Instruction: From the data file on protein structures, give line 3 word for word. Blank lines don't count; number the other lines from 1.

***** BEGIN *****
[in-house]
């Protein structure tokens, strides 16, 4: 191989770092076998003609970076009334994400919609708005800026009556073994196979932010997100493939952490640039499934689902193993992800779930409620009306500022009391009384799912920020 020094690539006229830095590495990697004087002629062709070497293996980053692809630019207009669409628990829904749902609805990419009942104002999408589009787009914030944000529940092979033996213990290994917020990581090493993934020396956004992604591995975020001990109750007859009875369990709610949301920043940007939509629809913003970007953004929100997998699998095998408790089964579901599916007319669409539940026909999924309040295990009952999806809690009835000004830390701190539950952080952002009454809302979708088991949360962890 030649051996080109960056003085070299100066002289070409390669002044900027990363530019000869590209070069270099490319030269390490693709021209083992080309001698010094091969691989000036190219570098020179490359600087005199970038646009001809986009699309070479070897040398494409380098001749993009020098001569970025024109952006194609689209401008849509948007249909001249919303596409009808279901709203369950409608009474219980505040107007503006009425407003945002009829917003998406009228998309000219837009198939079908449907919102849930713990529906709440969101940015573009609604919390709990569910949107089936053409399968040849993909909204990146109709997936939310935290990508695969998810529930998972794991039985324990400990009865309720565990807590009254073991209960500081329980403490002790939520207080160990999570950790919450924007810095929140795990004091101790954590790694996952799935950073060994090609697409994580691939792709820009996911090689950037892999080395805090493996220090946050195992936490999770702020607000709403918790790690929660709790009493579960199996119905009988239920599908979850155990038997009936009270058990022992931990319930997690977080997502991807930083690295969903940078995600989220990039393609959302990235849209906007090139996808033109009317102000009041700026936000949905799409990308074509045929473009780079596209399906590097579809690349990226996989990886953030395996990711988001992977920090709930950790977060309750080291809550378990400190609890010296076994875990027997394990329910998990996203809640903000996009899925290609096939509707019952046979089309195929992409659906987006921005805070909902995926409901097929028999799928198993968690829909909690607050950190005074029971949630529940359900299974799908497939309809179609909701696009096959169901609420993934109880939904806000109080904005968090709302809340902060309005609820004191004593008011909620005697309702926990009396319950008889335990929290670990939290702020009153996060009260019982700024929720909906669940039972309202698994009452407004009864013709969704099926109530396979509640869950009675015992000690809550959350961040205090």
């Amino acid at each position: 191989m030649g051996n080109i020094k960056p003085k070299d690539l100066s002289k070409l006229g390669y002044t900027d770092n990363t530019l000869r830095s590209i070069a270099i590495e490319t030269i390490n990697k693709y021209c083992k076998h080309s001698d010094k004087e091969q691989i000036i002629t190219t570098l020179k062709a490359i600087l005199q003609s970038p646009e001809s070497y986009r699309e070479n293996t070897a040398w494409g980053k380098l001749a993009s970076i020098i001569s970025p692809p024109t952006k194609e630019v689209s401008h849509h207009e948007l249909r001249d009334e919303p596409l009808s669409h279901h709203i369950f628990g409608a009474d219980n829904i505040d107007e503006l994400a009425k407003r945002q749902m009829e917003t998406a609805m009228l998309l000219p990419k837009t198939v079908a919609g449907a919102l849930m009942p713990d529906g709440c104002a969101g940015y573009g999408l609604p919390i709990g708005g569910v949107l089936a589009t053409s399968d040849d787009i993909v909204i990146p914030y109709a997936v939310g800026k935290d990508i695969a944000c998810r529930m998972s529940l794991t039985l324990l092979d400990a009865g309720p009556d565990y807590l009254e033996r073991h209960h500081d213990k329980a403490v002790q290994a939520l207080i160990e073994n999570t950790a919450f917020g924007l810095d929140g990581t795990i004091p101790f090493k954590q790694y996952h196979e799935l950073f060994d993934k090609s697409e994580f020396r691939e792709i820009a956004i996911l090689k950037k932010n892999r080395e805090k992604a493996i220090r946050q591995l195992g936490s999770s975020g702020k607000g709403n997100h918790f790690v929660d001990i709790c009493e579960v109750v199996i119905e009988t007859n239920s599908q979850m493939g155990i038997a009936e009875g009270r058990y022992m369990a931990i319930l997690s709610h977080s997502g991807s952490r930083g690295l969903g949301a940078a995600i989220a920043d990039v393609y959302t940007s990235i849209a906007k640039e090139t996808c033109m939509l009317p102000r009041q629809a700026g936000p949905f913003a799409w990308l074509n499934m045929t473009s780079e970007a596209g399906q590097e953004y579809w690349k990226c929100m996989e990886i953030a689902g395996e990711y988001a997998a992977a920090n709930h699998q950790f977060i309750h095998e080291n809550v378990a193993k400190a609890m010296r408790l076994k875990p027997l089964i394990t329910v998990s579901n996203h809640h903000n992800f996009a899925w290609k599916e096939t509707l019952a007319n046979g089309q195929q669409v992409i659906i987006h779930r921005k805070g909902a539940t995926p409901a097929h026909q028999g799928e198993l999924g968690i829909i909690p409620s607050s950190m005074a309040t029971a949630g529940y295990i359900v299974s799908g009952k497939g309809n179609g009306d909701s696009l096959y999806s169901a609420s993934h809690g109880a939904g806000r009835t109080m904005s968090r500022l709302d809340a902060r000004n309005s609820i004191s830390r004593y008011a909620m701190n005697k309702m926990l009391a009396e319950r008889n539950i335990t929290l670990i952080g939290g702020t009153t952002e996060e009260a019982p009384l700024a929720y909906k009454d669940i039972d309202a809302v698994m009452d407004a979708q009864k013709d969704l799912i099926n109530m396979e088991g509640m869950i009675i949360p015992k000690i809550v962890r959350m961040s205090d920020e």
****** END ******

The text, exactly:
């Amino acid at each position: 191989m030649g051996n080109i020094k960056p003085k070299d690539l100066s002289k070409l006229g390669y002044t900027d770092n990363t530019l000869r830095s590209i070069a270099i590495e490319t030269i390490n990697k693709y021209c083992k076998h080309s001698d010094k004087e091969q691989i000036i002629t190219t570098l020179k062709a490359i600087l005199q003609s970038p646009e001809s070497y986009r699309e070479n293996t070897a040398w494409g980053k380098l001749a993009s970076i020098i001569s970025p692809p024109t952006k194609e630019v689209s401008h849509h207009e948007l249909r001249d009334e919303p596409l009808s669409h279901h709203i369950f628990g409608a009474d219980n829904i505040d107007e503006l994400a009425k407003r945002q749902m009829e917003t998406a609805m009228l998309l000219p990419k837009t198939v079908a919609g449907a919102l849930m009942p713990d529906g709440c104002a969101g940015y573009g999408l609604p919390i709990g708005g569910v949107l089936a589009t053409s399968d040849d787009i993909v909204i990146p914030y109709a997936v939310g800026k935290d990508i695969a944000c998810r529930m998972s529940l794991t039985l324990l092979d400990a009865g309720p009556d565990y807590l009254e033996r073991h209960h500081d213990k329980a403490v002790q290994a939520l207080i160990e073994n999570t950790a919450f917020g924007l810095d929140g990581t795990i004091p101790f090493k954590q790694y996952h196979e799935l950073f060994d993934k090609s697409e994580f020396r691939e792709i820009a956004i996911l090689k950037k932010n892999r080395e805090k992604a493996i220090r946050q591995l195992g936490s999770s975020g702020k607000g709403n997100h918790f790690v929660d001990i709790c009493e579960v109750v199996i119905e009988t007859n239920s599908q979850m493939g155990i038997a009936e009875g009270r058990y022992m369990a931990i319930l997690s709610h977080s997502g991807s952490r930083g690295l969903g949301a940078a995600i989220a920043d990039v393609y959302t940007s990235i849209a906007k640039e090139t996808c033109m939509l009317p102000r009041q629809a700026g936000p949905f913003a799409w990308l074509n499934m045929t473009s780079e970007a596209g399906q590097e953004y579809w690349k990226c929100m996989e990886i953030a689902g395996e990711y988001a997998a992977a920090n709930h699998q950790f977060i309750h095998e080291n809550v378990a193993k400190a609890m010296r408790l076994k875990p027997l089964i394990t329910v998990s579901n996203h809640h903000n992800f996009a899925w290609k599916e096939t509707l019952a007319n046979g089309q195929q669409v992409i659906i987006h779930r921005k805070g909902a539940t995926p409901a097929h026909q028999g799928e198993l999924g968690i829909i909690p409620s607050s950190m005074a309040t029971a949630g529940y295990i359900v299974s799908g009952k497939g309809n179609g009306d909701s696009l096959y999806s169901a609420s993934h809690g109880a939904g806000r009835t109080m904005s968090r500022l709302d809340a902060r000004n309005s609820i004191s830390r004593y008011a909620m701190n005697k309702m926990l009391a009396e319950r008889n539950i335990t929290l670990i952080g939290g702020t009153t952002e996060e009260a019982p009384l700024a929720y909906k009454d669940i039972d309202a809302v698994m009452d407004a979708q009864k013709d969704l799912i099926n109530m396979e088991g509640m869950i009675i949360p015992k000690i809550v962890r959350m961040s205090d920020e």